Take A Break From an Insulin Pump
For many people, the pump has been the most exciting invention since insulin! I remember as a kid going to summer camp and watching a counselor fall into the lake and leap out almost as fast as he fell in! He had been wearing an insulin pump feared that he had killed the pump. But with a hair dryer, the pump sprang back to life and disaster had been averted in the Maine woods.
Watching that experience gave me hesitation about wearing a pump. I love my active life and worried it was not appropriate for me. Plus, in those days, the pump was the size of a briefcase.
Then 5 years ago, my certified diabetes educator (CDE) felt my life would be much easier with a pump. My A1c hemoglobin was 6.8 and she thought it would ease the 6.8 A1c down to 6.5 or lower. The bolus wizard would make carb/insulin ratios easier to manage and the myriad of bells and whistles would streamline my management into tight control.
But, that hasn't been the case.
In 3 years I have had 4 pumps. Two of my pumps ate right through batteries, one simply stopped working and one kept sending a "no delivery" reading. In each case, Medtronic was awesome at getting the replacement pump to my door in less than 12 hours. Then, there were issues with canula and tubing leaks.
The canula itself was another issue. I would bend the plastic needle and get a "no delivery" signal from the pump when I would use the quick set in my stomach. I tried the silhouette, but found that the holes took a long time to heal. Only recently have I tried a canula called the sure-T. It is a metal needle instead of a plastic tip and I found that I could use it in more places on my body. Eureka, the right canula for me!
Last Monday night, I started a new quick set and reservoir. By Tuesday morning, my blood glucose was in the high 200s and by 11 am it was in mid 300s. Not really knowing the cause, I increased the basal rate and waited. By 4 pm, I started having chest pain and I pulled out my bg meter to check - it was at 480. I was stuck at the office for another hour, so I increased the temp basal to 100% and worked on my last client of the day. When I got home, my blood sugar was down 260 and I assumed what I was watching had been hormonal or something within my body. By the next morning, though, my blood sugar was back up to 380.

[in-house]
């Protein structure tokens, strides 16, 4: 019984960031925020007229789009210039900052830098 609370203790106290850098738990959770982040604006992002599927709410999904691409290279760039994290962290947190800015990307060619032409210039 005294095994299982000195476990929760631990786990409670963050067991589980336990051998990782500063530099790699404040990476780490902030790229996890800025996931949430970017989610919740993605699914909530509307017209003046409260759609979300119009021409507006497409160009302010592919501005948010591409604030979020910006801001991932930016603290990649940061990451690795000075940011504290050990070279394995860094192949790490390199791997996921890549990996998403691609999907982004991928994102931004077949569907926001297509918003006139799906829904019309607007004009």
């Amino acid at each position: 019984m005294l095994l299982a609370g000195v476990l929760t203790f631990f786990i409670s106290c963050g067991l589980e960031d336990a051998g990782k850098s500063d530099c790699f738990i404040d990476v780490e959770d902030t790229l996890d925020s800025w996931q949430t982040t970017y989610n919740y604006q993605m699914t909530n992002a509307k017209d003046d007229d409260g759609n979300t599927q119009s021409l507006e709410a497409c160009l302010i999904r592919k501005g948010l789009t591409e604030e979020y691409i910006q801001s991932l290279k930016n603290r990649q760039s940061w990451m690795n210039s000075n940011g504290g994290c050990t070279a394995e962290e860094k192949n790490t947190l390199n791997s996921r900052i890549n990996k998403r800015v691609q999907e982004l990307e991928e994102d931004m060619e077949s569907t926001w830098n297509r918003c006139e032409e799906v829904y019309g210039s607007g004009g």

I finally disconnected the pump from my body and ran my hand along the tubing. Sure enough, there was a leak. Leaks are often hard to detect because the amount of insulin passing through the line is so small that a leak is not a drop you can see. You have to feel it, and sometimes it's even harder to know if the little bit of moisture is from your hands or the tubing.
Because of the high blood sugar, I was not feeling great and I decided I needed a vacation from the pump. I have not been able to get my A1c below 7, it has been stuck at 7.2-7.5. I have felt frustrated more than I have benefited while wearing the pump. Both my endocrinologist (endo) and my certified diabetes educator (CDE) had supported my move to have a pump vacation.
In my fridge, I had Lantus and Novolog pens from my endocrinologist, in case I ever needed them. I immediately started on Lantus and used the bolus wizard on my pump to help calculate the dosage of short lasting insulin for food corrections. By the end of the day, I had done 4 checks with my meter and my mean blood sugar 120. The target range my diabetes team wanted me to hit!
As a yoga instructor, it has been interesting for me to notice the physical freedom from the pump. My desire to get up and go for a run has sprung back into action. With the pump, I would have to create windows for running and if I missed it, I usually didn't manage to run at all. I also noticed that due to the quickset, I had use my hips 98 percent of the time and they have been sensitive to the touch. Should I decide to go back on the pump, I will switch to the sure-T, for sure!
There are many things to consider when going from injections to the pump, or from the pump to injection. I plan not to give up the pump completely, but would like to be able to use both the pump and injections according to what feels appropriate for my lifestyle. Wearing a pump or taking injections is personal. I have friends who can't imagine their life without the pump, but I think I'm lean more toward syringes than the pump at this point. There are things I have to remember to do, which the pump would automatically do for me.
In the next part of this series, I'll write about switching from the pump to injections and let you know what I record for numbers and ease, or lack there of, for diabetes management.